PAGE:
Station three: Mealworms
Continuing clockwise around the room, this was on the "back" wall, opposite the front, projector, and station one. This was also two tables or more. When explaining the stations, this one took the most time. Kids spent the most time here, enjoyed it the most, and in the past few months it is the one they mention to me the most when they come in. I bought mealworms (a hundred of them cost $5.99) at a pet store (when I was buying the hamster food for fake poop). They're in the refrigerator section (to be fed to lizards and what not). If you try to keep them in your fridge be careful, they can't get too cold without dying. I bought them the day before and just let them thaw overnight. I recommend this to get them more active. I learned just as much about mealworms from talking to the pet shop guy who raises them for his lizards as I did from books and websites. I bought them and then dropped some potato bits (for moisture) into the grain stuff they were in. They liked the dark and calm of my cabinet (which also kept my cat from trying to eat them). They were most active immediately after being removed from a darkened cabinet so I tried to keep them in something resembling that right up until I showed them to the kids.

We had "experiments" the kids could do with the mealworms. There were mealworms still in their tupperware (butter tub style) container from the pet store and some on paper plates. As well there were magnifying glasses and paper towels. They wrote the answers/observations with golf pencils onto their handout.
Questions to explore:
  1. Do you see any exoskeletons shed by the larva? Look at them under the microscope. What do you notice?
  2. Pick up a larva mealworm. Does it wiggle? Does it wiggle more when you hold an end instead of the middle?
  3. If you put your mealworm on a plate, does it move toward the damp side (wet paper towel) or dry?
  4. On the dark and light plate*, does your meal worm move to the dark or to the light?

*The dark and light paperplate had half of it covered up with paper taped down like a little "roof" for the mealworms to crawl under.

Next the kids got to make a "mealworm habitat" to take home. We had babyfood jars (with holes punched in the lids). They put some oats (regular oatmeal) in the bottom and a piece of potato. Their handout included some mealworm care instructions. They never need water, they'll get the moisture from the potato. Kids then placed a few mealworms in the jar to take home (but only if their parents approved). Even as the beetles they'll eventually turn into, they really can't escape. Kids were also encouraged to move their mealworms to a bigger container eventually (any sort of small butter tub or other washed former plastic food container such as a cottage cheese tub will work). I think every single kid took home some meal worms. The rest of them were set free in a compost pile and a garden. These mealworms were destined to be food so I felt not bat at all about giving them to children. One child has sucessfully bred a new generation of mealworms.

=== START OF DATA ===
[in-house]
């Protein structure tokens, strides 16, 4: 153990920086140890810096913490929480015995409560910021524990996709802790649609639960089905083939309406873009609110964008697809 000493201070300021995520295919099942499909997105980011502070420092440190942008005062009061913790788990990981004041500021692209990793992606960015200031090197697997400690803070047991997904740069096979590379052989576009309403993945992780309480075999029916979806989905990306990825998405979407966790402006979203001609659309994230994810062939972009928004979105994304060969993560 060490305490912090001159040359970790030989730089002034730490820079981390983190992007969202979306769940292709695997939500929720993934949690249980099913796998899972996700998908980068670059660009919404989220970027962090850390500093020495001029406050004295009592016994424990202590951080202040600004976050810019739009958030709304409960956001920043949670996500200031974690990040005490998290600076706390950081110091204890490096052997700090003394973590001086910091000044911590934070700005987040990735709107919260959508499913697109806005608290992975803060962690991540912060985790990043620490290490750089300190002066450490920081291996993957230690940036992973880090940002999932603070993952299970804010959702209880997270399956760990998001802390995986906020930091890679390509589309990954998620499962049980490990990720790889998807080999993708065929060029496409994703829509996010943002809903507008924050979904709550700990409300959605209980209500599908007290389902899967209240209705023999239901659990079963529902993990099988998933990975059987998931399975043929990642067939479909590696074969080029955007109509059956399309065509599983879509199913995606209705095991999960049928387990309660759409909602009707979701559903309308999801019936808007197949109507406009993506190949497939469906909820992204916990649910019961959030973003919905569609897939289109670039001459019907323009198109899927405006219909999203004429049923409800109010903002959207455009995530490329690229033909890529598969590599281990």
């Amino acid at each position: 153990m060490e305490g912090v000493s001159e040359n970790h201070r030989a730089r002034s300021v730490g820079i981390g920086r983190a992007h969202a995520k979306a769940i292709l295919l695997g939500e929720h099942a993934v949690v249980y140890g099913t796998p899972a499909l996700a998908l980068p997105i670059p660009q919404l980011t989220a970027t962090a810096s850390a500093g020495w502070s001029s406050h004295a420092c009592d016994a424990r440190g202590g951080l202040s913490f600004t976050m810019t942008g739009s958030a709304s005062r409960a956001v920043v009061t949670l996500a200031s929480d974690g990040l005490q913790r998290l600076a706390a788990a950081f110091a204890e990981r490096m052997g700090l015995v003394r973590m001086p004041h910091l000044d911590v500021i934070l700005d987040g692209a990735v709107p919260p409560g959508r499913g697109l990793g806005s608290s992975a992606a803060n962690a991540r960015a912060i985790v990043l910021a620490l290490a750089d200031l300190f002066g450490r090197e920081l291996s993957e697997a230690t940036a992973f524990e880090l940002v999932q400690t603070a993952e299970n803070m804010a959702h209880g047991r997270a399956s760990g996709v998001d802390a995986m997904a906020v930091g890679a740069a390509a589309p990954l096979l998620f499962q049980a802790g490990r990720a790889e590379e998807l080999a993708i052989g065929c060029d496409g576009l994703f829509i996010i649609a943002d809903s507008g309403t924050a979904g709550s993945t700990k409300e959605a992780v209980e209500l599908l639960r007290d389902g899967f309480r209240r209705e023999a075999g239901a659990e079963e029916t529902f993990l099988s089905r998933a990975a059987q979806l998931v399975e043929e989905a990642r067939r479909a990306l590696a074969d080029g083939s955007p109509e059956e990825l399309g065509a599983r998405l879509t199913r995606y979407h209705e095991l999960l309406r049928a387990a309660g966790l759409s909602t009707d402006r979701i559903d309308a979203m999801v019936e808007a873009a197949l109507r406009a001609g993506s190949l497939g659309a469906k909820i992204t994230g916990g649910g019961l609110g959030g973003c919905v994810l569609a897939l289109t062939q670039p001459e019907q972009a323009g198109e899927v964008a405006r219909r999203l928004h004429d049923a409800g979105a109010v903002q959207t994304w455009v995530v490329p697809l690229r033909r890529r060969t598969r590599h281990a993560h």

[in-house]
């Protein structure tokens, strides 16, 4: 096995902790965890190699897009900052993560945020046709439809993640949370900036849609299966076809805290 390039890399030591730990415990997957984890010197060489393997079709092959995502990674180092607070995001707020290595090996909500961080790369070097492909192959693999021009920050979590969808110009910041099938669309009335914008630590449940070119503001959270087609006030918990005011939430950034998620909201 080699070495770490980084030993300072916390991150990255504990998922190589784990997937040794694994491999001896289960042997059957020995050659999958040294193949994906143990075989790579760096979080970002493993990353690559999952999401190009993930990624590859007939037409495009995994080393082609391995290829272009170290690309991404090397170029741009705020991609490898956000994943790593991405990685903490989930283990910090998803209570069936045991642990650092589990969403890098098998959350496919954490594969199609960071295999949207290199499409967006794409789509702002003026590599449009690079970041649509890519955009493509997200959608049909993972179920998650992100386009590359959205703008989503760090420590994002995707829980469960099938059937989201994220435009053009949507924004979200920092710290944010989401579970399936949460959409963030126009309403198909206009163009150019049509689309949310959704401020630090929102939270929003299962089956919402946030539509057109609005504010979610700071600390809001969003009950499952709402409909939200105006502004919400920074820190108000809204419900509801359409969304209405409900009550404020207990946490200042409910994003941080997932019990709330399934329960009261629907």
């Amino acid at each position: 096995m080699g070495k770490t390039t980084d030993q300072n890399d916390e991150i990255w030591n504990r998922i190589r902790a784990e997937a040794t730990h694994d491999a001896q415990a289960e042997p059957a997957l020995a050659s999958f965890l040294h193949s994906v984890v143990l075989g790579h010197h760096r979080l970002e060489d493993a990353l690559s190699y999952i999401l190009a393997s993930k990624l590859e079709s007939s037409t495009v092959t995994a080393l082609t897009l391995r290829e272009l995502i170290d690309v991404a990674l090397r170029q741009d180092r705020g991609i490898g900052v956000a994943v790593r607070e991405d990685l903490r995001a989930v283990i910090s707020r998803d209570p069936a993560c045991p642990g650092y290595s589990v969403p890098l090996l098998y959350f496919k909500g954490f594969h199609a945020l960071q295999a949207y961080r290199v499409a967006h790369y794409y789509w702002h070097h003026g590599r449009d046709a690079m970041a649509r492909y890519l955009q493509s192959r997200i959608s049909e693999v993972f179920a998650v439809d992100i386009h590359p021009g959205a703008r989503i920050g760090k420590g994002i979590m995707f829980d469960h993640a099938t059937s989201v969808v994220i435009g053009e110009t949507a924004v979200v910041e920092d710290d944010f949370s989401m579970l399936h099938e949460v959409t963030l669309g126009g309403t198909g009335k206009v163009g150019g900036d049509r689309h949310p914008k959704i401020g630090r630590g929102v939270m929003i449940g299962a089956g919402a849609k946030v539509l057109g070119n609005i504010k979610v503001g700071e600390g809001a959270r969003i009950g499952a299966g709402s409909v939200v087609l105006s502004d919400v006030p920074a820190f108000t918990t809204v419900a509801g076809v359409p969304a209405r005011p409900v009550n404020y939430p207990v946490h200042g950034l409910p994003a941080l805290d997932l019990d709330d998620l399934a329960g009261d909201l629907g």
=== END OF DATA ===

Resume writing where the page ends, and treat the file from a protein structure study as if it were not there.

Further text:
Station four: Fake Snot
This is on the next wall in our clockwise circle. Following the instructions here we made fake snot. I had big bowls of water and borax solution, gallon jugs of glue, spoons for measuring, and small cups for mixing (as well as craft sticks to mix with). It all goes into a ziplock baggie at the end. The neon food coloring is particularly fun for this. We went through two and a half vials of green food coloring.

Station five: Books and resources
Back on the "front" wall, on the left of the projection I had a table full of books for kids to check out. I requested every copy of these titles in my system and almost all of them were checked out. Usually at a program, one or two people take a book, here everyone left with at least one book, many left with multiple books. Especially popular were mealworm books (to care for their new pets).

A Mealworm’s Life by John Himmelman
Mealworms by Donna Schaffer
Mealworms: Raise them, watch them, see them, change by Adrienne Mason
Grossology by Sylvia Branzei
Grossology and You by Sylvia Branzei
Hands-on Grossology by Slvia Branzei
Gross Universe by Jeff Szpirglas
Gross Science Experiments by Q. L. Pearce
Truth About Poop by Susan Goodman
What Stinks by Marilyn Singer
Jurassic Poop by Jacob Berkowitz
Gee Whiz! It’s All About Pee by Susan Goodman

Web Resources
Learn about mealworms, interesting activity ideas

There is more out there, but I'll let you enjoy finding it. This was one of my favorite programs ever. I'll try to figure out how to get the handouts online or email me if you would like them.